W3C home > Mailing lists > Public > public-web-perf@w3.org > February 2018

Unanticipated consequences of FireFox's 2ms imprecision of performance.now (including accidental security degradation)

From: Mark Rejhon <mark@blurbusters.com>
Date: Fri, 23 Feb 2018 22:36:35 -0500
Message-ID: <CANDAP14Vczr+0=Ybcvp=aiFzTnC3L_h3HbKAsTnrkRtJo3r4Pg@mail.gmail.com>
To: public-web-perf@w3.org
*Note: Invited Expert in W3C Web Platform Working Group relating to
requestAnimationFrame on high-Hz display, with one commit.*


Firstly, Spectre and Meltdown are indeed extremely serious security
Many vendors, rightfully, doing emergency fixes including temporarily
reducing timer precision.

However, I have seriously grave concerns about Mozilla/FireFox's decision
to reduce *performance.now()* precision to 2ms in upcoming FireFox Version
60 -- there are unanticipated major side effects, including one that will
reduce security.


The precision degradation is so massive (even at 60Hz) -- affecting
fullscreen WebGL and WebVR majorly -- that I have heard from a friend that
a site that plans to automatically detect the 2ms imprecision and
automatically prompt the user with step-by-step instructions to fix the
imprecision for their site.  As a global FireFox setting, this is
problematic from a security perspective. A global setting changed.

I think the safer solution is:

*"In an absolute emergency: Personally if there's a duress to reduce timer
precision, then a temporary permissions API (cameras and fullscreen have
more security/privacy fears) to prompt the user for permission to stay at
5us precision.  At least during the duration of security studying, until
being reverted to maximized precision."*


As a past game developer (most standards writers aren't game developers),
let me tell you:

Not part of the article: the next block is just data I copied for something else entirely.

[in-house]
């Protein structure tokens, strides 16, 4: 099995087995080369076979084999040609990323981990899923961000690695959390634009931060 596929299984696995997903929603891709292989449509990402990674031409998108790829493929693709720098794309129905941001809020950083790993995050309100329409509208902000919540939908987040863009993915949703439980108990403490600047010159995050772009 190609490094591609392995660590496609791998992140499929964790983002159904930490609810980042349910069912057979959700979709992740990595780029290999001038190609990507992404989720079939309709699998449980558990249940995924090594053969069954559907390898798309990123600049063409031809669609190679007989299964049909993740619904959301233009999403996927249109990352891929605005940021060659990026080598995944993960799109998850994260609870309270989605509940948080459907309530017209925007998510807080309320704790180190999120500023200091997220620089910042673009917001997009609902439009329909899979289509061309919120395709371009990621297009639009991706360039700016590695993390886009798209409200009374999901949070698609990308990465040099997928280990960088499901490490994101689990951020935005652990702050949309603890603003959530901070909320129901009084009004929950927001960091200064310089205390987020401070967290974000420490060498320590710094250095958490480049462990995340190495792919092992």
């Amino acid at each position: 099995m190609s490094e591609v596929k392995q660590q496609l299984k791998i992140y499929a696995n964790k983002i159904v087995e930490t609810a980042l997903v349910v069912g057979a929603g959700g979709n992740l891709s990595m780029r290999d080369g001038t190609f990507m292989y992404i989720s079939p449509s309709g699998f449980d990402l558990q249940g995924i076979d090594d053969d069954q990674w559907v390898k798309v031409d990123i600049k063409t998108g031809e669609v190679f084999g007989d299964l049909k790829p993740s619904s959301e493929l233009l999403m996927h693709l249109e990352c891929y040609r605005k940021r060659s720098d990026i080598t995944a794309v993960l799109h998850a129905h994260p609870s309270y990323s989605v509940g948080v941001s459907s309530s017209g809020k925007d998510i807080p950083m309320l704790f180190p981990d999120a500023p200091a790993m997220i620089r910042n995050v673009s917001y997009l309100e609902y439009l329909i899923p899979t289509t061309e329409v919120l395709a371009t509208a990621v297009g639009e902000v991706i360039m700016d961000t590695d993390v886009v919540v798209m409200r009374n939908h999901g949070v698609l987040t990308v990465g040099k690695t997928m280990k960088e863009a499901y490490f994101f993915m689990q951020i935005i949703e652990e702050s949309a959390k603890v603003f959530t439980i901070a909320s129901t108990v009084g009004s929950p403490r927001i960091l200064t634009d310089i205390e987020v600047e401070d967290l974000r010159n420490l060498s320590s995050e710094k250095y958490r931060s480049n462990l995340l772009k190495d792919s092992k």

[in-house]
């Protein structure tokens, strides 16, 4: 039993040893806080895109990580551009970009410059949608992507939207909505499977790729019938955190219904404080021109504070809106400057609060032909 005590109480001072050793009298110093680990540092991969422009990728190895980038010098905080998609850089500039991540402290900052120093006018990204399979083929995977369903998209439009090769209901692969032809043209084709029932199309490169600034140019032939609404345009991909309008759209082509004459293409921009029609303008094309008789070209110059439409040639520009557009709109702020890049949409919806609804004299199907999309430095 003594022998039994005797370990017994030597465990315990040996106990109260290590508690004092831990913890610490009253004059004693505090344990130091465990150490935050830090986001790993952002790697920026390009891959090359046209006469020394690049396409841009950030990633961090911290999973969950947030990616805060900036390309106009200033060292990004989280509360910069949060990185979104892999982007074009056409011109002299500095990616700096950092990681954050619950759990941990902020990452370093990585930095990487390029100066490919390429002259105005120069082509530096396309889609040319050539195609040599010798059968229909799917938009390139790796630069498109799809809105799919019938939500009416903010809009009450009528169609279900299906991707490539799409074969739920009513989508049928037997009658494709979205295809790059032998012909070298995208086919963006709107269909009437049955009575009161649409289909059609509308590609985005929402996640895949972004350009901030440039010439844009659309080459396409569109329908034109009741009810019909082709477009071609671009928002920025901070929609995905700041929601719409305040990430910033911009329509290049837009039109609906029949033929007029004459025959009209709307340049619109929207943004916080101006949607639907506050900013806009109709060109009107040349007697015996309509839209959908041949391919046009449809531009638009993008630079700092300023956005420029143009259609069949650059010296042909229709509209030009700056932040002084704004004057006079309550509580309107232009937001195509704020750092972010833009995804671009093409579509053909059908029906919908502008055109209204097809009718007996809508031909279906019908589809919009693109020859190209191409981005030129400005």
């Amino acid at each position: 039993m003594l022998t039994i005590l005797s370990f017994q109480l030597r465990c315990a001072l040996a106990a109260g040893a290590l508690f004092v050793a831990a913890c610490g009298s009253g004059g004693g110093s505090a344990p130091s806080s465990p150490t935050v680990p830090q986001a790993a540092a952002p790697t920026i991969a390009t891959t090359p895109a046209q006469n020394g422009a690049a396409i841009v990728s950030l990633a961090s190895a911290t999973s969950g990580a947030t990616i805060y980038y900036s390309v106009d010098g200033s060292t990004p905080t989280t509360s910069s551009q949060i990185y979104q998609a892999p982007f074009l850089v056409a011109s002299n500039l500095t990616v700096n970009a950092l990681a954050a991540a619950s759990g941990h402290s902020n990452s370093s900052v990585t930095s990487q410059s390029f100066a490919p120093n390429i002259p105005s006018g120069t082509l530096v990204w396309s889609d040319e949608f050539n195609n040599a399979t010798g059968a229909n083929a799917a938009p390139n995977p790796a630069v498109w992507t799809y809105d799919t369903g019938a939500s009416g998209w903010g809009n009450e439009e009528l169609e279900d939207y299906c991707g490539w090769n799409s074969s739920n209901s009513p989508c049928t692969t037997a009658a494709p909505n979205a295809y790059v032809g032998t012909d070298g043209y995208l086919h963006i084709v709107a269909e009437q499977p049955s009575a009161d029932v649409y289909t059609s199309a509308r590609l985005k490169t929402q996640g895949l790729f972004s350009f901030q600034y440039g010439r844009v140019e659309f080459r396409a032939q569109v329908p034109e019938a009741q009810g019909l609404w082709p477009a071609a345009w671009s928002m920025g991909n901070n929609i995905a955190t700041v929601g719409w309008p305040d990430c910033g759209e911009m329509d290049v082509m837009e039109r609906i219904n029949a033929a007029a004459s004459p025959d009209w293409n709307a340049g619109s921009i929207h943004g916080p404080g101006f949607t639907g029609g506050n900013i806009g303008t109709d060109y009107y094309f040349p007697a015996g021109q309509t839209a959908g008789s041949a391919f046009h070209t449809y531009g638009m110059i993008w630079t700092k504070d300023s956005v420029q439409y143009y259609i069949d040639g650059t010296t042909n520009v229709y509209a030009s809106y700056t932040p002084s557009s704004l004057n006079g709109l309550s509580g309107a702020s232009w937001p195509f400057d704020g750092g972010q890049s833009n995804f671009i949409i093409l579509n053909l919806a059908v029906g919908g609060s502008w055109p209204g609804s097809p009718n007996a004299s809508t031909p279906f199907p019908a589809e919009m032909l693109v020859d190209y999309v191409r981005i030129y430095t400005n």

Accurate gametimes are necessary for accurate calculations of 3D object
positions, especially in full-screen WebGL games.

At sub-refresh-cycles, animations should still use sub-millisecond accuracy
to prevent jank, when calculating time-based animations (e.g. calculating
object positions based on time) -- that's what 3D graphics often do
compensating for fluctuating frame rates, they calculate object world
positions based on gametime.

That means 1000 inch per second moving balls (~60mph) can be wrongly
mispositioned by 2 inches if the gametime is off by 2 millisecond.  That
can mean goal/nogoal.  Fastballs, baseballs, hockey pucks can go much
faster than this.  Low-precision gametimes will ruin a lot of HTML5 and
WebGL game programming.

Gametimes need sub-millisecond accuracy, especially full-screen WebGL
games, because they calculate real-world 3D object positions based on

That way everything looks correct regardless of framerate. Framerates
fluctuate all over the place, so video games using 3D graphics use gametime
to calculate the position of everything.  3D object positions are
calculated based on gametime.  Wrong gametime means everything janks like
crazy in full screen WebGL games.

Again, this is for 60 Hz.  I'm not even talking about higher refresh
rates.  1ms gametime errors create noticeable motion-fluidity flaws in 60Hz
full-screen WebGL games!

Things even janks crazily with 5ms and 8ms gametime errors on a 60Hz
display.  You're in the driver's seat of a 300mph car, in a racing game --